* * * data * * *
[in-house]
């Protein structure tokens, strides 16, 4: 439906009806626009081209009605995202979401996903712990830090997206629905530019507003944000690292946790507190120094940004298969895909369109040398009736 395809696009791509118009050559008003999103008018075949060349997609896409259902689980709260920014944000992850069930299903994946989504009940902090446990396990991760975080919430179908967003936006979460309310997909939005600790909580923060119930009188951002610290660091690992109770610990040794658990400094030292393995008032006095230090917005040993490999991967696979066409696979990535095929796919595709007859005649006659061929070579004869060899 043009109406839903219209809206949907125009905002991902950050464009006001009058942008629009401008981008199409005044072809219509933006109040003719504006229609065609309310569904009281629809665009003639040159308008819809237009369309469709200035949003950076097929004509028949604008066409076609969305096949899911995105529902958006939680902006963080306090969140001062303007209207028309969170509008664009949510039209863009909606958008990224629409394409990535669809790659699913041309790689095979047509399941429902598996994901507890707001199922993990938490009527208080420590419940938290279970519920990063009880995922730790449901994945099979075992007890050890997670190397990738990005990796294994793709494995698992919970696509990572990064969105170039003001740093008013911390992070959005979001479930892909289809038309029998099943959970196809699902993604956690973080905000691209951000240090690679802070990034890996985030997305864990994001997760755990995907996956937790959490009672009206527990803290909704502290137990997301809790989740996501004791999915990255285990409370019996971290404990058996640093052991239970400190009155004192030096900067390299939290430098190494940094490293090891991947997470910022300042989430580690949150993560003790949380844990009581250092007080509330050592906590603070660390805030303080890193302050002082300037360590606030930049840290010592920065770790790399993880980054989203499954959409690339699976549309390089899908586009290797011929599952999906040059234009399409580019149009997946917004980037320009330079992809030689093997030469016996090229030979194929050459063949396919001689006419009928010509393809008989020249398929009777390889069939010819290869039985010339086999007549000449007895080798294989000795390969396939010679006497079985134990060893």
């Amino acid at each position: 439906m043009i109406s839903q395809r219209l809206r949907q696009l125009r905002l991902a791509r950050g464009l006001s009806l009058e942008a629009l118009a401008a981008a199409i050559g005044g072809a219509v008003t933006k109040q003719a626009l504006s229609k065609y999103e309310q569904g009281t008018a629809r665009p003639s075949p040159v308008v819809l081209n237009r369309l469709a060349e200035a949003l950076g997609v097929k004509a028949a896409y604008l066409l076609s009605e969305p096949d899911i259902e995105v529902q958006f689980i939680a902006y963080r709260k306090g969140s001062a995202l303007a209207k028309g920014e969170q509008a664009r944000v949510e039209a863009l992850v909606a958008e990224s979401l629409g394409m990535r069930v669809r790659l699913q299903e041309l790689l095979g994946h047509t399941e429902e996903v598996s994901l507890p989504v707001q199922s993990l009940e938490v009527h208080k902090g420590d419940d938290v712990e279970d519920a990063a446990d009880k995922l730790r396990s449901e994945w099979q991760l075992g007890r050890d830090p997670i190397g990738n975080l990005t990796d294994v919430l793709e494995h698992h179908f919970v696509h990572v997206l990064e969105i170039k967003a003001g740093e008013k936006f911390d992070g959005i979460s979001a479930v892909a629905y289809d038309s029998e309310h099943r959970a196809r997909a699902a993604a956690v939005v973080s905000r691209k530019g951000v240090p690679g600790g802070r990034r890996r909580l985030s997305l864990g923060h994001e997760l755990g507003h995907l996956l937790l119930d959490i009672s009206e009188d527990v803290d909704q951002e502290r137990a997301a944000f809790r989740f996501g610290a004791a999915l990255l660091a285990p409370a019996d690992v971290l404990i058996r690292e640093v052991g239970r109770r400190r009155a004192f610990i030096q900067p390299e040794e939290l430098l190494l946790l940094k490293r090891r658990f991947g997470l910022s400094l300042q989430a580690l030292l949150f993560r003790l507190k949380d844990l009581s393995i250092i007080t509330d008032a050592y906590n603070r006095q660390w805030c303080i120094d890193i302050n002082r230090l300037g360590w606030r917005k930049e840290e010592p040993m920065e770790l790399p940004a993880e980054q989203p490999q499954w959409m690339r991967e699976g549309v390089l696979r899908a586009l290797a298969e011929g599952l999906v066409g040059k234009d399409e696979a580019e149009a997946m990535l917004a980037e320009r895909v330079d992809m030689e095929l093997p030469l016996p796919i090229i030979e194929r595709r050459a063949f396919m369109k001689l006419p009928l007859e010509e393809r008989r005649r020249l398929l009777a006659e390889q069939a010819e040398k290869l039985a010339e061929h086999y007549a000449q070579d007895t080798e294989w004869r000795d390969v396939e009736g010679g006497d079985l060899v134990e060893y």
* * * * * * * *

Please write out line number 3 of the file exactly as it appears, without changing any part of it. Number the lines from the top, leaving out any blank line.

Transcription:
């Amino acid at each position: 439906m043009i109406s839903q395809r219209l809206r949907q696009l125009r905002l991902a791509r950050g464009l006001s009806l009058e942008a629009l118009a401008a981008a199409i050559g005044g072809a219509v008003t933006k109040q003719a626009l504006s229609k065609y999103e309310q569904g009281t008018a629809r665009p003639s075949p040159v308008v819809l081209n237009r369309l469709a060349e200035a949003l950076g997609v097929k004509a028949a896409y604008l066409l076609s009605e969305p096949d899911i259902e995105v529902q958006f689980i939680a902006y963080r709260k306090g969140s001062a995202l303007a209207k028309g920014e969170q509008a664009r944000v949510e039209a863009l992850v909606a958008e990224s979401l629409g394409m990535r069930v669809r790659l699913q299903e041309l790689l095979g994946h047509t399941e429902e996903v598996s994901l507890p989504v707001q199922s993990l009940e938490v009527h208080k902090g420590d419940d938290v712990e279970d519920a990063a446990d009880k995922l730790r396990s449901e994945w099979q991760l075992g007890r050890d830090p997670i190397g990738n975080l990005t990796d294994v919430l793709e494995h698992h179908f919970v696509h990572v997206l990064e969105i170039k967003a003001g740093e008013k936006f911390d992070g959005i979460s979001a479930v892909a629905y289809d038309s029998e309310h099943r959970a196809r997909a699902a993604a956690v939005v973080s905000r691209k530019g951000v240090p690679g600790g802070r990034r890996r909580l985030s997305l864990g923060h994001e997760l755990g507003h995907l996956l937790l119930d959490i009672s009206e009188d527990v803290d909704q951002e502290r137990a997301a944000f809790r989740f996501g610290a004791a999915l990255l660091a285990p409370a019996d690992v971290l404990i058996r690292e640093v052991g239970r109770r400190r009155a004192f610990i030096q900067p390299e040794e939290l430098l190494l946790l940094k490293r090891r658990f991947g997470l910022s400094l300042q989430a580690l030292l949150f993560r003790l507190k949380d844990l009581s393995i250092i007080t509330d008032a050592y906590n603070r006095q660390w805030c303080i120094d890193i302050n002082r230090l300037g360590w606030r917005k930049e840290e010592p040993m920065e770790l790399p940004a993880e980054q989203p490999q499954w959409m690339r991967e699976g549309v390089l696979r899908a586009l290797a298969e011929g599952l999906v066409g040059k234009d399409e696979a580019e149009a997946m990535l917004a980037e320009r895909v330079d992809m030689e095929l093997p030469l016996p796919i090229i030979e194929r595709r050459a063949f396919m369109k001689l006419p009928l007859e010509e393809r008989r005649r020249l398929l009777a006659e390889q069939a010819e040398k290869l039985a010339e061929h086999y007549a000449q070579d007895t080798e294989w004869r000795d390969v396939e009736g010679g006497d079985l060899v134990e060893y």